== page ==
O Christmas Tree
It is a truth universally acknowledged that there are no ugly Christmas trees.
From the smallest and spindliest to the soaring and shimmering trees set up in shopping malls; from the designer-label artificial trees with colour-coordinated lights that flash in sequence and sometimes in song; and to the natural evergreens, perhaps harvested too soon, that begin to shed their needles before you even get them home, every tree is, by definition, beautiful.
Because every tree is a symbol: of love, of family, of tradition, of faith, of belief in magic and wonder.
It is a strange, shared ritual, this business of lugging trees into our homes every December. The true origins of this holiday tradition have been lost in time: a quick perusal of Wikipedia – and everything on there MUST be true – suggests that the idea for the modern Christmas tree can be traced to the Renaissance, or Martin Luther in Germany, or to pre-Christian winter celebrations, or perhaps to the ancient Egyptians, or the Chinese.
In other words, no one knows why we do this. No one needs to know.
Everyone has a favourite tree story. I have several, though some are only fictional.
For more than twenty years now I have watched, at least once each season, the movie Christmas Vacation with Chevy Chase and that woman whose name I can never remember. The Griswold family Christmas tree is a centrepiece to that story – from the opening scenes of the family’s drive out into the country to chop down their own tree (which must be uprooted because Dad forgot to bring an axe) to the cat that chews on a strand of lights and to cigar-smoking Uncle Leo who sets the whole thing on fire.
In my family we once had a Griswold-like tree. Back in the day, my parents patiently carted us five kids to the Boy Scout lot to help pick out the perfect tree. There was always much rowdy debate – each of the brothers putting forth his personal favourite only to be shouted down by the others.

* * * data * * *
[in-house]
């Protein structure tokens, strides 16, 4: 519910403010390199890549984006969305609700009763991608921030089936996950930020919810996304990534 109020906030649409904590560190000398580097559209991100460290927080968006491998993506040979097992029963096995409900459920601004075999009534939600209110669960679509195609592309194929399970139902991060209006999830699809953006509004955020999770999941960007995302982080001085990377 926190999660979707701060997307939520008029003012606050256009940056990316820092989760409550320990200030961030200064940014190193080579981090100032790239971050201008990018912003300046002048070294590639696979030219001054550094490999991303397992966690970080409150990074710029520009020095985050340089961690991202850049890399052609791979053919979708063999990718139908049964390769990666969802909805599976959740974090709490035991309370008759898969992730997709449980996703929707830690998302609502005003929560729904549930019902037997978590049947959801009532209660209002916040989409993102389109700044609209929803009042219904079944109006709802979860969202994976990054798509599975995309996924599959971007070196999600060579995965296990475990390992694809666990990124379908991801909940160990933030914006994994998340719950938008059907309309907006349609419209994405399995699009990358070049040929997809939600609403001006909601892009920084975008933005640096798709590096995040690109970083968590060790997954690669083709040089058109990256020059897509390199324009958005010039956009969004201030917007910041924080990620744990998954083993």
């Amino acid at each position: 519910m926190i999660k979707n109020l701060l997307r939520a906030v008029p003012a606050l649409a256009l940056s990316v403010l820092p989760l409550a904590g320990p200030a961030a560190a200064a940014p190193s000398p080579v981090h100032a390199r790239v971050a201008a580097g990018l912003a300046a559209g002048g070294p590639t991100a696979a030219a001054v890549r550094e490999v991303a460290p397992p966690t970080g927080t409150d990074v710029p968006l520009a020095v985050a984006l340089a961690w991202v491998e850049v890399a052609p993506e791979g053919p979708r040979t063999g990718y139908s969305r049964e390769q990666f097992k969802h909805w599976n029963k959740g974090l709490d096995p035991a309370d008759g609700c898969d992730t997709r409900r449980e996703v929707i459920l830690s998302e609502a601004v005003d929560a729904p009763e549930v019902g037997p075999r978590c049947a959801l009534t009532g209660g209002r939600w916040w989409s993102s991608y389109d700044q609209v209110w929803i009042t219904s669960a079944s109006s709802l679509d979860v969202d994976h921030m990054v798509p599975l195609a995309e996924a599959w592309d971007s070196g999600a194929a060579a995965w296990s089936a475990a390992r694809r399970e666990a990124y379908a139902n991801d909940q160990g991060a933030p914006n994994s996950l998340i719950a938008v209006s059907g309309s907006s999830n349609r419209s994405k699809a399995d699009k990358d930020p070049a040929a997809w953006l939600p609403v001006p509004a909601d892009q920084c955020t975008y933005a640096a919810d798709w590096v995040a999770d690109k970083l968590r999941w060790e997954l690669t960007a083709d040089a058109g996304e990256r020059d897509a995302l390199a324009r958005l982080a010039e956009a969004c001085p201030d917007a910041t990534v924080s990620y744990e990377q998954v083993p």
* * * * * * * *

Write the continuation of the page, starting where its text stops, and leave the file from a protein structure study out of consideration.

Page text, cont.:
One year we talked our dad into buying a monstrosity that we proudly hauled home on the roof of our own station wagon, the mini-vans of that bygone era. The tree was, of course, too tall for our living room; worse, when it finally thawed and the branches fully expanded, there was hardly space for anything else in the room.
We loved it; we were young enough to still believe that bigger is always better. We decked out the branches with ornaments, garlands and tinsel and went to bed.
In the middle of the night, there arose such a clatter that we sprang from our beds to see what was the matter. The jolly green giant had toppled over, nearly crushing the dog, and now stretched from the living room window almost to the dining room. After much laughter and discussion, Dad sleepily lashed the monster to the curtain rods with nylon ropes. For the rest of that holiday season, we lived in dread that the beast would come down on grandma’s head.
Every tree is different, and every one is special.
My personal favourites are those decorated by small children. I love the way the lower branches get jammed with ornaments, so that later, after the little ones are in bed, someone taller surreptitiously rearranges things a little so the top of the tree isn’t left out.
I also have a special place in my heart – which is not three sizes too small – for Charlie Brown’s forlorn little tree, and feel sad every year when the other kids are mean about his well-intended choice. After it is decorated, and Linus says, “I never thought it was such a bad little tree. It’s not bad at all, really. Maybe it just needs a little love,” I get choked up. Every time.
Because Linus is right. There’s no such thing as an ugly Christmas tree.